Saturday, 26 January 2013

Lala Loopsy Gumpaste Figure Tutorial

I'm so excited to be sharing with you this tutorial. It's the very first tutorial that I've done ever so please bear with me on this. :)

WARNING: It's a looooooooonnnnngggg tutorial. I apologize. There are a lot of steps involved.

A lot of people have been inquiring and ordering these Lala Loopsy dolls as toppers for their cakes and cupcakes. Usually when I do figures, I try to check the web first for available photo or video tutorials on the figure that might help me mold it just to get a clear background on how it's made, proportions, etc. Lala Loopsy is fairly new so there aren't any online tutorials on it. I decided to check out the dolls itself at the toy store to see the designs and the colors as well and check the figures/dolls online as well.


The Lala Loopsy doll is a bit complicated to make given the different colors and costume details of the dolls. I decided to make it a bit simpler and not dwell too much on the costume detail but still making sure that the "look" and overall Lala Loopsy design isn't lost. My clients usually order these toppers in bulk and I don't have the luxury of time to make them as detailed as the dolls themselves. They're pretty cute and colourful and you can dress them up in a lot of different styles!

Here we go... My first gum paste figure tutorial. :)

-Fondant: skin tone, white, black, magenta and orange
-Fondant or Clay extruder
-Tylose Powder
-Mini scrapbook scissors
-Fondant Modelling Tools: Ball tool, Bone Tool, Veiner
-Water brush OR gum glue with a small paint brush
-Black edible pens
-Small fondant rolling pin
-Crisco or Shortening
-X-acto Knife or Hobby Knife
-Wet wipes/Moist Towels (not in photo)
-styro foam
-Craft cutting board (optional: I like using a cutting board as the fondant doesn't stick to the surface)

If you may notice, I have a lot of extra tools in the photo. I got too excited and I grabbed whatever tools that I think is needed but there are some on the photo that I didn't use in this tutorial. :)

1. We start working with the skin tone fondant first. As much as possible, I work with the light coloured fondant/gum paste first so the darker colors don't stick on my hands and get on the lighter ones. Make two small balls with the skin tone fondant. One roughly the size of a big marble, the other just a bit smaller than a ping-pong ball. I add a little bit of tylose powder to my fondant to make it into gum paste and so it hardens quicker than regular fondant.

2.-3. Roll out the smaller ball with your fingers into a long log a little bit smaller in size than a pen or a pencil.

4. Pinch the log in the middle to make the legs.

5. Take the bigger ball of skin tone and knead it till soft and smooth.

6. Shape it into a smooth ball first and mold it into a slightly oval shape. This will be the doll's head.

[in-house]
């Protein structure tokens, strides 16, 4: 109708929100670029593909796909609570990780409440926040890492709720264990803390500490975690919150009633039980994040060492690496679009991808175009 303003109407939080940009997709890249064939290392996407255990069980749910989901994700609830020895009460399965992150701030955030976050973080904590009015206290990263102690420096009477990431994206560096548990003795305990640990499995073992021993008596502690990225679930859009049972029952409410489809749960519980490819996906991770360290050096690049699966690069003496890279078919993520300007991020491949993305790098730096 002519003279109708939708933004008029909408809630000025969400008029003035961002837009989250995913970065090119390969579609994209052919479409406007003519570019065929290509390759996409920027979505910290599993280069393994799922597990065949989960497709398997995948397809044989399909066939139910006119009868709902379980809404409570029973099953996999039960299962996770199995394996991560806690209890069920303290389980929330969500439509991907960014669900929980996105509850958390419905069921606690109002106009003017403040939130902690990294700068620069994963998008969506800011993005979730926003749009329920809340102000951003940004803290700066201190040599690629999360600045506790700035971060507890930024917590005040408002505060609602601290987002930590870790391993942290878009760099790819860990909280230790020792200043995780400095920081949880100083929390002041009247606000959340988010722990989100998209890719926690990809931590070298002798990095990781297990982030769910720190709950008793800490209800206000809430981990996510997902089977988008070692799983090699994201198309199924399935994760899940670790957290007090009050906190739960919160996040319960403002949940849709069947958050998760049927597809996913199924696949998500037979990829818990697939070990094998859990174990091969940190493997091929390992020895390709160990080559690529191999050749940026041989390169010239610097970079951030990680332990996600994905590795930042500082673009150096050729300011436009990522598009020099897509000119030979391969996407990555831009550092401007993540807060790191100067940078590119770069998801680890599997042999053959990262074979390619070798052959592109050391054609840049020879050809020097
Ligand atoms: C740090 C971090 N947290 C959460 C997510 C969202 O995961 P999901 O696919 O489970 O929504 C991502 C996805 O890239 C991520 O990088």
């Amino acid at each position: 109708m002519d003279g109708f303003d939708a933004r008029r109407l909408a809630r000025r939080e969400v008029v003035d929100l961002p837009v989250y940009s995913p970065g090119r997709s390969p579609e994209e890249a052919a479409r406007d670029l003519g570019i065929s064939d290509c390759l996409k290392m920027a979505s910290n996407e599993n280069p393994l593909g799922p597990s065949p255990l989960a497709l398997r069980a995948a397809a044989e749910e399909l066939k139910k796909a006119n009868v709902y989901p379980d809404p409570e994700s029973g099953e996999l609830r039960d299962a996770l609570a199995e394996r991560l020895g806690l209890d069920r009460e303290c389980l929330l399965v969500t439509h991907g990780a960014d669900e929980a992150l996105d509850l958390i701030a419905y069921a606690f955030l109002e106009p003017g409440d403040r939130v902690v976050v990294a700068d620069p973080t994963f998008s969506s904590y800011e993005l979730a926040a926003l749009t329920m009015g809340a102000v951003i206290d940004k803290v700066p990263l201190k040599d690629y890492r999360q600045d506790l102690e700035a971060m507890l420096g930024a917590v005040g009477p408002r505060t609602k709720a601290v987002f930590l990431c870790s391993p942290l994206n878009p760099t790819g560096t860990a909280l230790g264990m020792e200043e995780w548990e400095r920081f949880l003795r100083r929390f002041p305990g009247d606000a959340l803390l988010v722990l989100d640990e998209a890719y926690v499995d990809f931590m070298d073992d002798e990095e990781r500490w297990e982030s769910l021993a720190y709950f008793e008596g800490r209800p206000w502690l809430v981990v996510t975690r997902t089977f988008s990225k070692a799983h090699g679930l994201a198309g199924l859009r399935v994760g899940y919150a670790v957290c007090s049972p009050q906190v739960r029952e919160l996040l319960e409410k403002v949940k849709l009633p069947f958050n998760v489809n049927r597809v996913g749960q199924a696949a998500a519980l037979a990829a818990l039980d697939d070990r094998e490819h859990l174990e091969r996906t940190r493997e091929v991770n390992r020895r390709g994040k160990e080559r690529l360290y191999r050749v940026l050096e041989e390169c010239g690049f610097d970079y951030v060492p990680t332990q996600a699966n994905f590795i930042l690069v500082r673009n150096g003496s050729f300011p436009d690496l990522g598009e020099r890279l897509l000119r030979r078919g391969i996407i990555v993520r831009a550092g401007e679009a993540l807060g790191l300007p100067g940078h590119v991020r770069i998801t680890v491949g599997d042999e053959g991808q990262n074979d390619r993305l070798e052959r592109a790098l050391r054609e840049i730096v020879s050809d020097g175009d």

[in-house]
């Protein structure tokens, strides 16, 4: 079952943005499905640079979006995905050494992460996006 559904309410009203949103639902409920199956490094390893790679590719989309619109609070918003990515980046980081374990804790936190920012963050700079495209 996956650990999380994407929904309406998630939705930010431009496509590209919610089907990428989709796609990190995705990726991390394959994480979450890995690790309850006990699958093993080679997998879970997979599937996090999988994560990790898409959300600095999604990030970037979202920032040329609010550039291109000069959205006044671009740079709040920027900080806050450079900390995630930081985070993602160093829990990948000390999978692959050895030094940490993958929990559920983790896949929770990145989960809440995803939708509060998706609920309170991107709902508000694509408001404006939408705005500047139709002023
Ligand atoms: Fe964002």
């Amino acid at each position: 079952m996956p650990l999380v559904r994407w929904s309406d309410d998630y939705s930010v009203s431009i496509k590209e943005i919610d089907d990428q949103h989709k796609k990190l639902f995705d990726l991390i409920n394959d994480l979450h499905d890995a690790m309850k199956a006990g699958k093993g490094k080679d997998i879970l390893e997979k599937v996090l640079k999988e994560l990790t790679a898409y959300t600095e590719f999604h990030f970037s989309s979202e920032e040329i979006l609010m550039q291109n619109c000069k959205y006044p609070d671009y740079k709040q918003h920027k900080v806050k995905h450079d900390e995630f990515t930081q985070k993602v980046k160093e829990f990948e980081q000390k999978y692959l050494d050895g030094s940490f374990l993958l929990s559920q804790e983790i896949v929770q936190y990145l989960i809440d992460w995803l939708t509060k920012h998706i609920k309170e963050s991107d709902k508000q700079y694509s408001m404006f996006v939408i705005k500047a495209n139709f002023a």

7. Grab a nice and sturdy toothpick, dip it a little gum glue (a mixture of water and tylose powder) and stick it under the head.

8. Set aside and let the head set for a while by sticking the toothpick onto a small styro foam.

9. Take a ping-pong sized piece of black fondant and add a little bit of tylose powder to it.

10. Shape it into a ball and roll it a bit on one side to make a tear drop shape. This will be the doll's body.

11. Flatten the bigger base of the tear drop shaped gumpaste onto the surface.

12. Position it on top of the legs directly onto the folded part and make sure the proportion is right (the body is not too big or not too small). Gently press it down to get a mark at the bottom of the body shape as to where the legs will go and glue it down with a bit of gum glue.

13. For the skirt, take a piece of magenta coloured fondant and roll it into a long log. Gently flatten it with a rolling pin until it's flat and long.

14. Cut off the edges lengthwise until you have a clean long strip of fondant.

15. Do the same with a small piece of black fondant. Roll it out in a flat strip.

16. Cut the edges for a smooth and clean cut. *You can use a pasta roller if you want a thinner strip of fondant.

17. With your water brush, add a little water or gum glue to the black strip.

18. Glue the magenta strip to the black strip.

19. Once it's glued on, fold the 2 strips on itself like a fan or a ruffle.

20. Put a little glue on the body and legs of the doll and carefully stick the ruffled skirt on the body.

21. To cover the messy top part of the skirt, roll out another piece of magenta fondant.

22. Like the ones before and for a clean finish, cut the edges to size and make sure that it fits around the body and covering the top of the skirt. Don't knead or crumple the cut edges for the shoulder straps on the doll's dress.

23. Glue on the last magenta strip just above the doll's skirt. Make sure to not cover the top black part of the doll's body.

24. Using the edges from the last fondant magenta strip, cut 2 long and thin strips. Glue them on the body like on the photo.